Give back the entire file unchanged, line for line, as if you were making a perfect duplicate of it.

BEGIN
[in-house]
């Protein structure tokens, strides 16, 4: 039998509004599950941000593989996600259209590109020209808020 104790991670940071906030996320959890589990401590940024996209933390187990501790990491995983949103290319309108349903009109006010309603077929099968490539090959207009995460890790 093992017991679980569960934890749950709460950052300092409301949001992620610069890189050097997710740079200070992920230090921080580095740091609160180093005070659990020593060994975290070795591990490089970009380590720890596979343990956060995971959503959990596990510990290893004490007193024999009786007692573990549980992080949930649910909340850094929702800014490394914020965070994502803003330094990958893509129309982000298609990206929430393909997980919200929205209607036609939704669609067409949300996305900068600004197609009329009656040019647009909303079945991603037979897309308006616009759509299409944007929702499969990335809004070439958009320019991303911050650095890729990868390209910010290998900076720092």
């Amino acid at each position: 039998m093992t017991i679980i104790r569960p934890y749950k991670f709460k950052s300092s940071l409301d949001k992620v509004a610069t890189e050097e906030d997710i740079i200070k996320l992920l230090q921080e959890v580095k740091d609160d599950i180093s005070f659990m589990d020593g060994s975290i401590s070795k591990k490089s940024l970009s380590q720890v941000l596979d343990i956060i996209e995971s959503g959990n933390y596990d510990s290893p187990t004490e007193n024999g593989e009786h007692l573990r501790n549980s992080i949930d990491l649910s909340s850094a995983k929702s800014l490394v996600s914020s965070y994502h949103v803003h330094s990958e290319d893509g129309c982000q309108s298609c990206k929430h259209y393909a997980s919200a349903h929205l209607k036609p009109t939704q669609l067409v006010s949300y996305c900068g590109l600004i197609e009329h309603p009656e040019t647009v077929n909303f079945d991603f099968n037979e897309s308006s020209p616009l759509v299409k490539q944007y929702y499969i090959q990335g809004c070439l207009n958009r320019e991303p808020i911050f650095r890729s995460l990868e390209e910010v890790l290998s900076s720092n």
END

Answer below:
[in-house]
């Protein structure tokens, strides 16, 4: 039998509004599950941000593989996600259209590109020209808020 104790991670940071906030996320959890589990401590940024996209933390187990501790990491995983949103290319309108349903009109006010309603077929099968490539090959207009995460890790 093992017991679980569960934890749950709460950052300092409301949001992620610069890189050097997710740079200070992920230090921080580095740091609160180093005070659990020593060994975290070795591990490089970009380590720890596979343990956060995971959503959990596990510990290893004490007193024999009786007692573990549980992080949930649910909340850094929702800014490394914020965070994502803003330094990958893509129309982000298609990206929430393909997980919200929205209607036609939704669609067409949300996305900068600004197609009329009656040019647009909303079945991603037979897309308006616009759509299409944007929702499969990335809004070439958009320019991303911050650095890729990868390209910010290998900076720092």
């Amino acid at each position: 039998m093992t017991i679980i104790r569960p934890y749950k991670f709460k950052s300092s940071l409301d949001k992620v509004a610069t890189e050097e906030d997710i740079i200070k996320l992920l230090q921080e959890v580095k740091d609160d599950i180093s005070f659990m589990d020593g060994s975290i401590s070795k591990k490089s940024l970009s380590q720890v941000l596979d343990i956060i996209e995971s959503g959990n933390y596990d510990s290893p187990t004490e007193n024999g593989e009786h007692l573990r501790n549980s992080i949930d990491l649910s909340s850094a995983k929702s800014l490394v996600s914020s965070y994502h949103v803003h330094s990958e290319d893509g129309c982000q309108s298609c990206k929430h259209y393909a997980s919200a349903h929205l209607k036609p009109t939704q669609l067409v006010s949300y996305c900068g590109l600004i197609e009329h309603p009656e040019t647009v077929n909303f079945d991603f099968n037979e897309s308006s020209p616009l759509v299409k490539q944007y929702y499969i090959q990335g809004c070439l207009n958009r320019e991303p808020i911050f650095r890729s995460l990868e390209e910010v890790l290998s900076s720092n």